Canada's Trans Mountain pipeline expansion project encountered new technical challenges, causing further delays in its completion.
Trans Mountain, owned by the Canadian government, confirmed the setback but did not specify the exact nature of the technical issues. They are currently evaluating the next steps to minimize the delay and are still aiming for a second-quarter launch of the expanded pipeline.
Previously, company officials had anticipated an early April startup, with volumes gradually increasing to full capacity by year-end.
The C$30.9 billion ($23.04 billion) project aims to nearly triple the flow of crude oil from Alberta to Canada's Pacific Coast, reaching 890,000 barrels per day. However, it has faced numerous delays and cost overruns throughout its development.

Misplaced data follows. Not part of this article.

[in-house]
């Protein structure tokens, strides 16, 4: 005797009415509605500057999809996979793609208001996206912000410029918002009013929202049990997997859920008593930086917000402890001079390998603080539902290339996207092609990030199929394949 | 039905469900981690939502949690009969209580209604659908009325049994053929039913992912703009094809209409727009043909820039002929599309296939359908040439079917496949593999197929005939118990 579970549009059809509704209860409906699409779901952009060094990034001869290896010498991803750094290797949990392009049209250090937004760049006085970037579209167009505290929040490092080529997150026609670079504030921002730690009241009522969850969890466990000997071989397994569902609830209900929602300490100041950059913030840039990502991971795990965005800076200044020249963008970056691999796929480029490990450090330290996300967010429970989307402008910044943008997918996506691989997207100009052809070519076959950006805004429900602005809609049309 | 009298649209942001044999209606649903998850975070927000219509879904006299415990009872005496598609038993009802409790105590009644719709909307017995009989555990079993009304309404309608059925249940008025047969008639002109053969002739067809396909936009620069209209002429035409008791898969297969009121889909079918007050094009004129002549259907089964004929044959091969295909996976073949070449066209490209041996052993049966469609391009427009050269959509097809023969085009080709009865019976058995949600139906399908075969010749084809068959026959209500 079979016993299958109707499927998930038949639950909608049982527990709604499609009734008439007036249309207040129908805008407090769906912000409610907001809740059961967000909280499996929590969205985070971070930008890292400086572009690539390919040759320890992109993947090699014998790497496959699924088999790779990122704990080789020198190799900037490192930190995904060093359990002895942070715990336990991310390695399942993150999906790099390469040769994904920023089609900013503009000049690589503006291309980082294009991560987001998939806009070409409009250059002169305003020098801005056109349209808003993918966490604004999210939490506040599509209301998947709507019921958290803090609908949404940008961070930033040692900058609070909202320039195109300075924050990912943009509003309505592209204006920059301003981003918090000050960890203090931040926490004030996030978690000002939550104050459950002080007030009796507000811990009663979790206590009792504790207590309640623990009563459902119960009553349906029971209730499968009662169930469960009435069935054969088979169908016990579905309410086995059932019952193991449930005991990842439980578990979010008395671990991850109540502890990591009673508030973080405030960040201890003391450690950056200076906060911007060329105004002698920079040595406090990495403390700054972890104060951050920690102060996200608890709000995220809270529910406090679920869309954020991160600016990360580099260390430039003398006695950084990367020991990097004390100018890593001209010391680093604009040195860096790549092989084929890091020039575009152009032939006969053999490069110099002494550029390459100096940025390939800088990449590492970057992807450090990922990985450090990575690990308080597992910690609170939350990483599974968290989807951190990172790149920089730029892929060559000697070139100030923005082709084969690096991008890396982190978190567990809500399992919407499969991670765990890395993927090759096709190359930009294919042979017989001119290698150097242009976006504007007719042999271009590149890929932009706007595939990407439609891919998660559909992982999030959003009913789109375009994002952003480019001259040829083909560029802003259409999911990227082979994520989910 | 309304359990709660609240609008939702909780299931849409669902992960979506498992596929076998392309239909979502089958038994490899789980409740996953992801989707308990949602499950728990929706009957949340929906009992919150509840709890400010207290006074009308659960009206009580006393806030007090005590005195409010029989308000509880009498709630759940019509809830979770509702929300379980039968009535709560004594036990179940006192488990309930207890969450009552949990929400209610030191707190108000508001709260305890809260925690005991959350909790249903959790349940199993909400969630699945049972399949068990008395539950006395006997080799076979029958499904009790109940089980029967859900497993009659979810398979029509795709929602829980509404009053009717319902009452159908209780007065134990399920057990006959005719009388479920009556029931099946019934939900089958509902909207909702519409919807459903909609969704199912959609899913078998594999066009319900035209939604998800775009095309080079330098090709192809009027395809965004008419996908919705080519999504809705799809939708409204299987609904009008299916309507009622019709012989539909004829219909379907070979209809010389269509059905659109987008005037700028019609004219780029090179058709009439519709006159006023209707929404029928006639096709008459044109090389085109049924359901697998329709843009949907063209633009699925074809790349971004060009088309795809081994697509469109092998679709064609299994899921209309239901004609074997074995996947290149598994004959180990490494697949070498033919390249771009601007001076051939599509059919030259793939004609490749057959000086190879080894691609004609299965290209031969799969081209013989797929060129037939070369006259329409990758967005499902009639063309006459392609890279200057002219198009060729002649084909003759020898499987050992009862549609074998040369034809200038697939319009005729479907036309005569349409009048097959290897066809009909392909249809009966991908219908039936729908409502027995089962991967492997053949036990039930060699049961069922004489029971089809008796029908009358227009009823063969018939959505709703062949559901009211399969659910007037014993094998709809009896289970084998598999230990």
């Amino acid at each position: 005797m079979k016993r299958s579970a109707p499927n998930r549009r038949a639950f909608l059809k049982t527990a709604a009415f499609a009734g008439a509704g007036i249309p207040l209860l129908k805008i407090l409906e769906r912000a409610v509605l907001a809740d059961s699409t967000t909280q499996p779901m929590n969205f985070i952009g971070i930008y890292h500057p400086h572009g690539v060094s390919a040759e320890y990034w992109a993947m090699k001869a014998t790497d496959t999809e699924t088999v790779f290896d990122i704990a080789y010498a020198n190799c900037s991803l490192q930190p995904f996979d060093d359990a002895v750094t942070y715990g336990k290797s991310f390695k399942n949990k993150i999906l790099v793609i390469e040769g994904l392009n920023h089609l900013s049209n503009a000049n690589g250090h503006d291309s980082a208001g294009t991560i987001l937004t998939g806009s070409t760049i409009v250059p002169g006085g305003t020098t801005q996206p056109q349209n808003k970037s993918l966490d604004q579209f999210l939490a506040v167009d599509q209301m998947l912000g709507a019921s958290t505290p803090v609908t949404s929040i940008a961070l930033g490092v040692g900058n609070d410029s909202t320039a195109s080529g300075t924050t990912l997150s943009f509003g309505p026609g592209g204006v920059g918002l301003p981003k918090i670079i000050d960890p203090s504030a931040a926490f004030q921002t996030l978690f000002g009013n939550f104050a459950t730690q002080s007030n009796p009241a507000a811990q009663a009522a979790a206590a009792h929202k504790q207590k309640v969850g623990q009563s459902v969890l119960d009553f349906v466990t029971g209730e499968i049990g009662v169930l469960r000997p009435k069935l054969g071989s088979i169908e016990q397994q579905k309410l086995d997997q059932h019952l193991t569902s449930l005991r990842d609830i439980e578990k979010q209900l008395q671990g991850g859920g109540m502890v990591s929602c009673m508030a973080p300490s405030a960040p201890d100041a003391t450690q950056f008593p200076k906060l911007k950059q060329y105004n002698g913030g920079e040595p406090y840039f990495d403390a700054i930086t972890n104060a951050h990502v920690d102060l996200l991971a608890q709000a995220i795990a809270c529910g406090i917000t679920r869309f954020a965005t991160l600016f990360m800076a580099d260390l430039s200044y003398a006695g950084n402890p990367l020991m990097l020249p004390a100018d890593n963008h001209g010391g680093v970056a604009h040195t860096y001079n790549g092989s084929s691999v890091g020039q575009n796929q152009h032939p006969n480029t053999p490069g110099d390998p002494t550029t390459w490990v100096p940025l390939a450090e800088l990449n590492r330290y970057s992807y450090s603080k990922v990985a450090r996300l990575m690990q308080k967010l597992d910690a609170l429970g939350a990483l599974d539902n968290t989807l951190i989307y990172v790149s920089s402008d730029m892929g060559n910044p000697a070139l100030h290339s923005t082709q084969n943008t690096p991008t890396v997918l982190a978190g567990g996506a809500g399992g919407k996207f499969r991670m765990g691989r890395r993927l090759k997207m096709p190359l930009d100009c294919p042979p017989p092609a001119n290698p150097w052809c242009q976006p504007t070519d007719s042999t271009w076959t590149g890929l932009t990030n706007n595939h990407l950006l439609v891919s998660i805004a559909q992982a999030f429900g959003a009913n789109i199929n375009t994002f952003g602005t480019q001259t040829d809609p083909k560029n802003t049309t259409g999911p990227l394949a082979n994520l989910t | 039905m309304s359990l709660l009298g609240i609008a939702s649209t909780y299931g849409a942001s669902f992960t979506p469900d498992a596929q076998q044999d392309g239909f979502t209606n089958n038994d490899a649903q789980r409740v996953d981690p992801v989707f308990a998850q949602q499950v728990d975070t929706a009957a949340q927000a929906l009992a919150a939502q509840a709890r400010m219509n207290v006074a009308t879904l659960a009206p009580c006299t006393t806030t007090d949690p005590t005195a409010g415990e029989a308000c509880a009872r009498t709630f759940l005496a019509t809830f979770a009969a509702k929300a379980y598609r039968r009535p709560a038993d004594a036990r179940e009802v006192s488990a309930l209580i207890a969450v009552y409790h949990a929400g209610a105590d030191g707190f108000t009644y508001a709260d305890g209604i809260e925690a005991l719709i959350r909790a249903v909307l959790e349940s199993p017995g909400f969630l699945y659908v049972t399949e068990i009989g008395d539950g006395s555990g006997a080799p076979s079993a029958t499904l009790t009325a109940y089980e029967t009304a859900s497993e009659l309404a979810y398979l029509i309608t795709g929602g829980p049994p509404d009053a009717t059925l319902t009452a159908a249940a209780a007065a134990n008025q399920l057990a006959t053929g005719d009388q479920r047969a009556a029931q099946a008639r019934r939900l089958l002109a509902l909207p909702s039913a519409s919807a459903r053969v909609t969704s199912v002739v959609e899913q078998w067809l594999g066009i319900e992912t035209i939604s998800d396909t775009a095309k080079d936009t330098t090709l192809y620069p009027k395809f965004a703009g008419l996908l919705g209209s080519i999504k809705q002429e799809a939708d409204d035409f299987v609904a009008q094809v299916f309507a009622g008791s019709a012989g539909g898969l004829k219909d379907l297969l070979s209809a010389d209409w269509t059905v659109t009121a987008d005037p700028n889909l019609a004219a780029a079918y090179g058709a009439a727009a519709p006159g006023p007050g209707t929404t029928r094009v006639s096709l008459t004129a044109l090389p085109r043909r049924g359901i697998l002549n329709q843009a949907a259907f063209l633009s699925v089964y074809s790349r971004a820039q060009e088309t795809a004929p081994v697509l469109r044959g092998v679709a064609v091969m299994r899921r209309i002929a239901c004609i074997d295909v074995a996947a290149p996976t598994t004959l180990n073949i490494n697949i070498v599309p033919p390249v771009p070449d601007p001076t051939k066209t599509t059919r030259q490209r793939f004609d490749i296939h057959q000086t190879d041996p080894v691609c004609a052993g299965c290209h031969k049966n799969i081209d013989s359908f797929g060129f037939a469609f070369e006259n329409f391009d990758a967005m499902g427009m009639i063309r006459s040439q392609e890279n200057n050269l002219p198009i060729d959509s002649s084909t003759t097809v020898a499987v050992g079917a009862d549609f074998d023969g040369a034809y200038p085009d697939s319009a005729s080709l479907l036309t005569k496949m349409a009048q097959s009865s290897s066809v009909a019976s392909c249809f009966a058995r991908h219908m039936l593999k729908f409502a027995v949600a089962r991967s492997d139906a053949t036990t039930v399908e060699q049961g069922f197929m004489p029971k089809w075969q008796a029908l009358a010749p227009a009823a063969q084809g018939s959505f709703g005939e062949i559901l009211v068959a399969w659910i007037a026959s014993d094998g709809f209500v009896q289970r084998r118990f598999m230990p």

The current hurdle involves installing a pipeline section through a mountain in British Columbia, originally expected to be finalised earlier this week.
These latest delays add to several setbacks that have already driven down Canadian heavy oil prices in the past two months. Despite receiving regulatory approval for a construction change, Trans Mountain initially believed they had overcome these challenges.
Market participants expressed concerns about pipeline capacity limitations due to the delay. The discount on Western Canadian Select for April delivery compared to the North American benchmark widened to $16.35 per barrel, up from $14.80 before the announcement.
Trans Mountain will provide further updates on their progress and revised timeline as they determine the next steps to address the technical issues.